History/News/Commentary from K. Scott Teeters

1957 Fuel-Injected Corvette: Detroit’s First Fuelie

An American Auto Exotic – ‘50s Style!

1957 Fuel-Injected Corvette – An American Classic

Today, fuel-injection is no big deal. But lets roll back the clock at least 60 years. The first successful mechanical application of gasoline F-I was in the V-12 engines used in the WW II Messerschmitt Bf 109 airplane. After the war, Mercedes-Benz used direct-injection in their W. 196 Grand Prix racer, the 300 SLR racing car, and 300 SL sports car. Mercedes-Benz used a “timed direct-port injection” that was very efficient, but complex and expensive.

In the early ‘50s, the world of sports cars was pioneered by European car makers. Fortunately for us, one of the most powerful and influential designers in Detroit had the sports car bug. GM’s Harley Earl envisioned an American sports car and most of us are familiar with the beauty queen turned street brawler Corvette story. As fate would have it, Chevrolet chief engineer, Ed Cole hired another key player, a man with sports car engineering and racing experience – Zora Arkus-Duntov. Fortunately, GM had an engineer that understood the complexities of F-I, one John Dolza from the Rochester Division.

Ed Cole was promoted to vice president and general manager of the Chevrolet division in July ‘56 and wanted his first production year to be very special. Specifically, he wanted F-I to be available on all ‘57 Chevy cars for that extra “kick.” To help Dolza get the F-I system sorted out, Cole assigned Duntov to the project. Being an engineer first, Cole was on record saying that if he didn’t have a division to run, he would have loved working on the Rochester F-I project.

Duntov had already make a name for himself inside of GM by using his vacation time to race a Porsche at Le Mans and setting records at Pikes Peak in a modified ‘56 Chevy. Duntov was THE man to work on the F-I project. There were two approaches to F-I; timed injection and continuous spray injection. The former was very complex and expensive, while the latter was cost effective, but still complex. Duntov was thrilled to be part of the project and to work with Dolza. Zora once said, “John Dolza is a splendid man, brilliant and clear thinking. I can spare no words to say how powerful this man is intellectually.”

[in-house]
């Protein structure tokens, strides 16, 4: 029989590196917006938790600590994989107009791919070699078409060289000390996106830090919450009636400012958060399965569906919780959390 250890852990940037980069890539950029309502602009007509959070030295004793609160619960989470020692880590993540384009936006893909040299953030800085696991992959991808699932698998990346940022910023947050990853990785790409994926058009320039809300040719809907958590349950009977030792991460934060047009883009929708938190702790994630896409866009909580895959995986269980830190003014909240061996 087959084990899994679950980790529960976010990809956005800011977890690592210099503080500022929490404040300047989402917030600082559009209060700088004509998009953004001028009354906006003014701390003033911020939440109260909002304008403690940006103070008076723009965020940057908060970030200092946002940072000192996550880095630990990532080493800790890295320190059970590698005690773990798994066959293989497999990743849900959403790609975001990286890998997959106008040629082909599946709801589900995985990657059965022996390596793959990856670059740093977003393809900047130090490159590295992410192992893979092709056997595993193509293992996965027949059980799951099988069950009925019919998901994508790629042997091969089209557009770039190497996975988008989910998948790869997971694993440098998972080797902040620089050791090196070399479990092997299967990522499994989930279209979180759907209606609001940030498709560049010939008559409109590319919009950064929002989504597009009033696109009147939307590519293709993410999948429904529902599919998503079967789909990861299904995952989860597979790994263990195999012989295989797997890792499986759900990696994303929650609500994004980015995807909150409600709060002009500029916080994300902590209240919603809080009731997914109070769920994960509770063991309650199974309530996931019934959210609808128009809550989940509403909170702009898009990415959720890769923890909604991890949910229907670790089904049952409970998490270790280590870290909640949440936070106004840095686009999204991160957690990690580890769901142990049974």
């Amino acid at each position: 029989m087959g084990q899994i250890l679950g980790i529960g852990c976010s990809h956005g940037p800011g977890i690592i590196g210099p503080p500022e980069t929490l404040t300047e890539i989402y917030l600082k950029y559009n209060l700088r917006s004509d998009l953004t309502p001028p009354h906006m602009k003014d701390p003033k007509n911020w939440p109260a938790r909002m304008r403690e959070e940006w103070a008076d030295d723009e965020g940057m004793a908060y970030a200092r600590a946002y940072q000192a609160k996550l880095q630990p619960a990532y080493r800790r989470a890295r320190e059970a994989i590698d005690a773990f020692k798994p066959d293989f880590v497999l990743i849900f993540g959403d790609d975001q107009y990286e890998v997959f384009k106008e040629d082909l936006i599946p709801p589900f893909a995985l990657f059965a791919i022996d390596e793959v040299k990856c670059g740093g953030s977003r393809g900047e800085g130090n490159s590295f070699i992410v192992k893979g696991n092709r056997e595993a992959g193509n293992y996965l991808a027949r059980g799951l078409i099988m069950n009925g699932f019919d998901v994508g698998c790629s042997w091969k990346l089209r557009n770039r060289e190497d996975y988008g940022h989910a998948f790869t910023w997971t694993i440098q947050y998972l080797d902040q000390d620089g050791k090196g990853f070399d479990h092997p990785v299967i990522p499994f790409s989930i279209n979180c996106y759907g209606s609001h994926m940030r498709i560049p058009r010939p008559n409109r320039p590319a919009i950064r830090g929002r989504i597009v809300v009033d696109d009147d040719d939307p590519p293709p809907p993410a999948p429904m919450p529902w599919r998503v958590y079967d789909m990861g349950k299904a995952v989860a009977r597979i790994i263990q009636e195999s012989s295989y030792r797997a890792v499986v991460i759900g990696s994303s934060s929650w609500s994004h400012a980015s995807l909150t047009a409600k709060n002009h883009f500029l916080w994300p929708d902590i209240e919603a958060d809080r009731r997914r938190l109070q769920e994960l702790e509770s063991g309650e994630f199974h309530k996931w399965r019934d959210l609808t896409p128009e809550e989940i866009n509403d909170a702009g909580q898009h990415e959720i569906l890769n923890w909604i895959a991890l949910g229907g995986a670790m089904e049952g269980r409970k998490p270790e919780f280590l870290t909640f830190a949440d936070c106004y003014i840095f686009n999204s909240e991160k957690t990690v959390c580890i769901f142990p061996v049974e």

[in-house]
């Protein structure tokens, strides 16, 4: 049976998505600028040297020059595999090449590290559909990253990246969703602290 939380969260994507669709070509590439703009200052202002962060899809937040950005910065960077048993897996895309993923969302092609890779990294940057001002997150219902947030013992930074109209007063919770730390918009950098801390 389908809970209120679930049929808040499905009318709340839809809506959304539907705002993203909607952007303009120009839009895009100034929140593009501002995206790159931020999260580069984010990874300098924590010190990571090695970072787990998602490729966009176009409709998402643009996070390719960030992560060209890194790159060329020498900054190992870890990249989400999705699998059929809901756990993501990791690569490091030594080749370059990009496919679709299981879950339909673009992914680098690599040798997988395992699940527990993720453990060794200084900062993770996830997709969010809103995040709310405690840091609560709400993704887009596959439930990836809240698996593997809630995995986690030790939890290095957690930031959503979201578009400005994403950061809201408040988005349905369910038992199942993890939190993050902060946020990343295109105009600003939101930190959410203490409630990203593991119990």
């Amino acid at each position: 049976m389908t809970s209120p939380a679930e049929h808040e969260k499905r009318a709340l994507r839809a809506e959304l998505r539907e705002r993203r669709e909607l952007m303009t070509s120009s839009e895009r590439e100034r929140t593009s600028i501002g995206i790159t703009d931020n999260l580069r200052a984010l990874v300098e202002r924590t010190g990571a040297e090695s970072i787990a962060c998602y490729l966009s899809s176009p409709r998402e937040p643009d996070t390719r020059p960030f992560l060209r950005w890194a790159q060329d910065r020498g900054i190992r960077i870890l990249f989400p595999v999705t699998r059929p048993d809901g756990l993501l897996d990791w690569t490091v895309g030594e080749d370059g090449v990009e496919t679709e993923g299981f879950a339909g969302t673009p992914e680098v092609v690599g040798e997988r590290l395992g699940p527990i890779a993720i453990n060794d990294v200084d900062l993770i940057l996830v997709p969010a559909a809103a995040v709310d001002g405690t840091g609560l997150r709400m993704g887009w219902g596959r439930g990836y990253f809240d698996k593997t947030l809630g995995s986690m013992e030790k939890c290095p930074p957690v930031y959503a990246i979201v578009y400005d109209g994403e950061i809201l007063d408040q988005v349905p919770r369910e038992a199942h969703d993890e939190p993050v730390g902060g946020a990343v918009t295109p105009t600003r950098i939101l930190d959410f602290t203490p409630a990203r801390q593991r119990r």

The entire F-I project had a major setback in April ‘56 when Duntov suffered a broken back after crashing a Corvette at the test track. After a few months of recuperating, Cole asked Duntov to come back to assist with another Pikes Peak run, Then, Harry Barr, Chevrolet’s chief of engineering, coaxed Zora back to work. Duntov complied, wearing a body cast and a Scottish kilt!

There are numerous articles the fully explain “how” the system works. It’s very complex and an indicator of how smart the mechanical engineers that designed the system were.

While the fine details are very complex, the system essentially has just three components: the air meter, the fuel meter, and the intake manifold. The air meter supplies control signals to the fuel meter based of fluctuations to engine vacuum. The fuel meter uses the vacuum control signal to regulate the fuel flow to the 8 injection nozzles. The intake manifold provides a distribution system for the rammed airflow

From ‘57 to ‘63, engineers were constantly adjusting and fine tuning the system. The Fuelie option had four variations and two horsepower ratings. The $484 RPO 579A and 579C had 250-HP, with 9.5;1 compression and hydraulic lifters. RPO 579B and 579E was the hot, 283-HP setup that had 10.5:1 compression, solid-lifters, and the Duntov cam. RPO 579B went for $484, while the RPO 579E (the racing version) went for $726. When combined with the $780 RPO 684 racing suspension option, plus the new $188 four-speed transmission, and $15 “wide” 5.5×15 steel wheels, a customer had a near-race-ready B/Production Corvette for around $4,682. The F-I Corvette went on to dominate SCCA B/Production will into the early ‘60s.

The basic design of the mechanical fuelie setup was the same from ’57 to ’65, but in ’63 the plenum chamber was revised. In the final version release in ’64, the L84 Fuelie was rated at 375-HP.

However, the F-I Corvette wasn’t always easy to live with. Many Chevrolet service departments simply weren’t up to working of such an unusual design. Numerous Fuelie Corvettes were retrofitted with carburetor setups at the request of disgruntled customers. By the time the big-blocks arrived in ‘65, it was obvious that it was a whole lot easier to make big horsepower with cubic-inches than a complex fuel delivery system.

Fuel injection took a 16-year hiatus and came back in a simplified form in ‘82 with the “Cross-Fire Injection” system that used two injectors and a simple computer to regulate the system. A full-fledged fuel-injection system finally arrived in ‘85 with the L98 engine and was the base Corvette engine until the arrival of the LT1 in ‘92. Today, fuel-injection is no big deal. But there was a time when “Fuel Injection” provided Corvette owners with trump card bragging rights. – Scott

Prints of Illustrated Corvette Series No. 164 are available at… http://www.illustratedcorvetteseries.com/1957_Corvettes.html

And, we’re offering a Laser-Etched version too!

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